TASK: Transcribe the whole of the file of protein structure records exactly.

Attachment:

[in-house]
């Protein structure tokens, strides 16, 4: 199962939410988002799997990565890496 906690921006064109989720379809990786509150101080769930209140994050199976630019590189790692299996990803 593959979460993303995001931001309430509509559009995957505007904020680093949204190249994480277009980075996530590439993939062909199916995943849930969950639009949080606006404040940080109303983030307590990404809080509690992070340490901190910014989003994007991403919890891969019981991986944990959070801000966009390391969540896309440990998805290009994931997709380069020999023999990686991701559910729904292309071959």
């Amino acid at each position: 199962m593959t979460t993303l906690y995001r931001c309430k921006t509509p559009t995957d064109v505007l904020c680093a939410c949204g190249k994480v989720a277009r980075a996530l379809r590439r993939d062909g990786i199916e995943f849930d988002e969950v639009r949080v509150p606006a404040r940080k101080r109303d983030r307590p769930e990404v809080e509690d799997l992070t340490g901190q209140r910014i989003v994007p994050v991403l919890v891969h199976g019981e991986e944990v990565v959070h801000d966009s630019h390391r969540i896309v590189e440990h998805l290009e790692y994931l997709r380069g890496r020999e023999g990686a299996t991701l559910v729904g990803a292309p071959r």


[in-house]
């Protein structure tokens, strides 16, 4: 199962939410988002799997990565890496 906690921006064109989720379809990786509150101080769930209140994050199976630019590189790692299996990803 593959979460993303995001931001309430509509559009995957505007904020680093949204190249994480277009980075996530590439993939062909199916995943849930969950639009949080606006404040940080109303983030307590990404809080509690992070340490901190910014989003994007991403919890891969019981991986944990959070801000966009390391969540896309440990998805290009994931997709380069020999023999990686991701559910729904292309071959």
């Amino acid at each position: 199962m593959t979460t993303l906690y995001r931001c309430k921006t509509p559009t995957d064109v505007l904020c680093a939410c949204g190249k994480v989720a277009r980075a996530l379809r590439r993939d062909g990786i199916e995943f849930d988002e969950v639009r949080v509150p606006a404040r940080k101080r109303d983030r307590p769930e990404v809080e509690d799997l992070t340490g901190q209140r910014i989003v994007p994050v991403l919890v891969h199976g019981e991986e944990v990565v959070h801000d966009s630019h390391r969540i896309v590189e440990h998805l290009e790692y994931l997709r380069g890496r020999e023999g990686a299996t991701l559910v729904g990803a292309p071959r």